It’s a change in public consciousness.
One that also has its expressions in the field. From the level of Gilad Erdan, who speaks out against the status quo that he is supposed to maintain, to the leaks from the cabinet on the matter of the metal detectors, which demonstrates that their conduct is not limited only to what is practical and feasible – that there are also considerations related to religion, identity, even messianic beliefs; to things that I can see with my own eyes.
It is the police that are supposed to deal with Jews ascending to the Temple Mount. To impede, to delay, to thin out. Supporters of the Temple are familiar, of course, with the policemen on the Temple Mount, and the policemen recognize them. In the past year, I have seen a real, closer relationship emerging between the policemen and the Temple supporters. This year, a month or so before the murder of the Druze policemen [on July 14, 2017], police Major General Yoram Halevi went up to the Mount with a group of Temple supporters, where he was photographed with them. He is the district commander, and he received a blessing from them on the Mount that was photographed and documented. That is sheer lunacy. On his blog, Arnon Segal, a Temple activist, wrote that this [specific] ascent to the Temple Mount was a “national-state ascent” dedicated to the memory of Hallel Ariel, the girl who was murdered in Kiryat Arba [in 2016]. Her parents are extremely enthusiastic and dedicated Temple activists. Her mother constantly speaks of a Temple consciousness.
What does “Temple consciousness” even mean?
Living your life with the awareness that your purpose in this country as a Jew is to live in accordance with the commandments of the Torah, and that there are a great deal of commandments that cannot be observed without a Temple. So one has to live with full intention with respect to this. For instance, she works with women on baking of the special bread that needs to be prepared for the Temple. For these people, the Temple is our reason for being here.
Does it come across as authentic to you?
'Temple activists are on a high. They are not seeing the things that surround them - the line or the cops or the Waqf. They only want to go up already.'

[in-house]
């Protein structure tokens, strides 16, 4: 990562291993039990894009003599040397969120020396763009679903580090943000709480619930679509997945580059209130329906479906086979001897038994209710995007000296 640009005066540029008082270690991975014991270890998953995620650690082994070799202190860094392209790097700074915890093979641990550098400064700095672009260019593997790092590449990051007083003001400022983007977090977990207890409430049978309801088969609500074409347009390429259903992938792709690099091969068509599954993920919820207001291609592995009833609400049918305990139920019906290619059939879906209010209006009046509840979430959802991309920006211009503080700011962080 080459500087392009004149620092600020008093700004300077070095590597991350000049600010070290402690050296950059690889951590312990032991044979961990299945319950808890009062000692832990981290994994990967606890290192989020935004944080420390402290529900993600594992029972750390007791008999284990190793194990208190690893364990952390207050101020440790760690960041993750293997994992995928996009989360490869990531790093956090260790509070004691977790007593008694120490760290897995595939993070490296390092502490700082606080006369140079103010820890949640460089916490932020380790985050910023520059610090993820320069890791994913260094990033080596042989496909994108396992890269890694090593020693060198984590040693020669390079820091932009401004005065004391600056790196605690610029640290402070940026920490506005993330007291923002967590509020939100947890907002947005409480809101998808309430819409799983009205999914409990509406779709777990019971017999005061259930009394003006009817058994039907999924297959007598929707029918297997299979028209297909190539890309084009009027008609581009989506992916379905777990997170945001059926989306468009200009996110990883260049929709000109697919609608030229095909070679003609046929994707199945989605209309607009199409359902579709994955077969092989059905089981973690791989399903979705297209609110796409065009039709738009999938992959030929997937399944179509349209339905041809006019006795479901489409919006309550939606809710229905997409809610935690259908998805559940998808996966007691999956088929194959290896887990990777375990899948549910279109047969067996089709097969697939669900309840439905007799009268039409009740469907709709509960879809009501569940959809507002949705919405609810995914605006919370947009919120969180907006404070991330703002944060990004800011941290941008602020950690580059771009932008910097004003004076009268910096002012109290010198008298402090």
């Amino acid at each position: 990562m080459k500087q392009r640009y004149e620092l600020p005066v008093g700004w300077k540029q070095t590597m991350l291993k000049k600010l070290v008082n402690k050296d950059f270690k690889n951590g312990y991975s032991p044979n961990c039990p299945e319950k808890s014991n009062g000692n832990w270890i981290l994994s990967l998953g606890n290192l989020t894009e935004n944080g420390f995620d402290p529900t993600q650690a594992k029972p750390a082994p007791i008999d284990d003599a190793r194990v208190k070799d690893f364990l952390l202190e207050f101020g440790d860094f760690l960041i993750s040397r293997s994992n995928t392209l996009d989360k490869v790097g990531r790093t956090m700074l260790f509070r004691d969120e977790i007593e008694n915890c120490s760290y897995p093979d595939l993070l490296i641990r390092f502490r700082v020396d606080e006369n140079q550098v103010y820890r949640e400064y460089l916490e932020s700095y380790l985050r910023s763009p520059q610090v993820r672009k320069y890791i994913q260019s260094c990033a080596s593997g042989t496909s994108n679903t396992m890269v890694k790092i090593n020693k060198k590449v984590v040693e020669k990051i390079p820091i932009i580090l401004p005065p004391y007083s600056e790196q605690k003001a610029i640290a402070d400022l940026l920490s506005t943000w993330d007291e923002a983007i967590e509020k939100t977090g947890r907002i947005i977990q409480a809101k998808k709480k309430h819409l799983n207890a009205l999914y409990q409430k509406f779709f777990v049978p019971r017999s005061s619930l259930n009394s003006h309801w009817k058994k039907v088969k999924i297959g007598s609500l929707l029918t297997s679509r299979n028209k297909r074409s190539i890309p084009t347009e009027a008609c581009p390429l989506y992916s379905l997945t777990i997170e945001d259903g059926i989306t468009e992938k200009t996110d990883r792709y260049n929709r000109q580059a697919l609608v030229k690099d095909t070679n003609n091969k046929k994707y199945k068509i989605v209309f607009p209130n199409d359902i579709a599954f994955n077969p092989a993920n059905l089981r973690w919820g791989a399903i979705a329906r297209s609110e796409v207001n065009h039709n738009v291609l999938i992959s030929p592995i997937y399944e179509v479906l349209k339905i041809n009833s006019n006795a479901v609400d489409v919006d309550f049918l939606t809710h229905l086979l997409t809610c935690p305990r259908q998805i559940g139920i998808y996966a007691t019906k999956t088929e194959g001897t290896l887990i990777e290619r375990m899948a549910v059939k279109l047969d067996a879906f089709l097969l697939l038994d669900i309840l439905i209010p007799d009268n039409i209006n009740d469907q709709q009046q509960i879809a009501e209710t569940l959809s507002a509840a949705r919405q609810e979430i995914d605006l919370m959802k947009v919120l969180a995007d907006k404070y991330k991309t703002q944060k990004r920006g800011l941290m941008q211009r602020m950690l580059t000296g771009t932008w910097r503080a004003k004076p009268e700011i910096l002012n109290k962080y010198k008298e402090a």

Absolutely. These are interesting and serious people, and I would by no means dismiss them. Partly because of the potential repercussions of what they are doing, and partly because we are speaking of intelligent people possessing a profound religious and national consciousness, some of whom are immersed in it with all their heart and soul. The closer I get and watch and listen to them, the more I see this experience as highly authentic.
I understand that you are in close touch with them.
I know all of these people personally. I even completed a course for Temple Mount tour guides run by the Temple Mount Heritage Foundation.
What is a Temple Mount tour guide course?
In view of the fact that increasingly more Jews are going up to the Mount, the Temple Mount organizations decided to launch an initiative: The goal is for each Jew who comes to the Mount to encounter another Jew who will accompany him, tell him about it, and explain the history and theology.
I can’t see you fitting in in a course like that.
When I joined the course they really were pretty apprehensive. They asked me what my motives were, because they know me and my opinions. When I said that I simply wanted to understand, they agreed that I could join – on condition, of course, that I would not write any posts on Facebook or share the course contents with anyone.
But there is an obvious agenda.
For sure. The course is led by prominent Temple activists. Yehudah Glick himself conferred the certificate for completing the course on me.
What was the content of the course?
Mainly it was historical religious content concerned with the Temple and the Mount. A great deal of attention was paid to the dimensions of the Temple. One of the main reasons for the halakhic [Jewish legal] ban on ascent to the Temple Mount has to do with the concern about entering forbidden holy areas, so this is extremely relevant to them, as they want to know where it is permissible for them to walk and where it is forbidden. For them, the most interesting question is where exactly the altar on the raised platform to the east of the Dome of the Rock actually stood.
Because you don’t need a Temple to offer sacrifices. The Passover sacrifice, for example. They are saying, “Why shouldn’t we come in with a young goat and offer the Passover sacrifice on the Temple Mount?” After all, that would not deter from the sanctity of the Muslims. It is permitted. It’s even required. For that, it is important to know where the altar is.
I can’t even begin to tell you how hard it is for me to relate to this.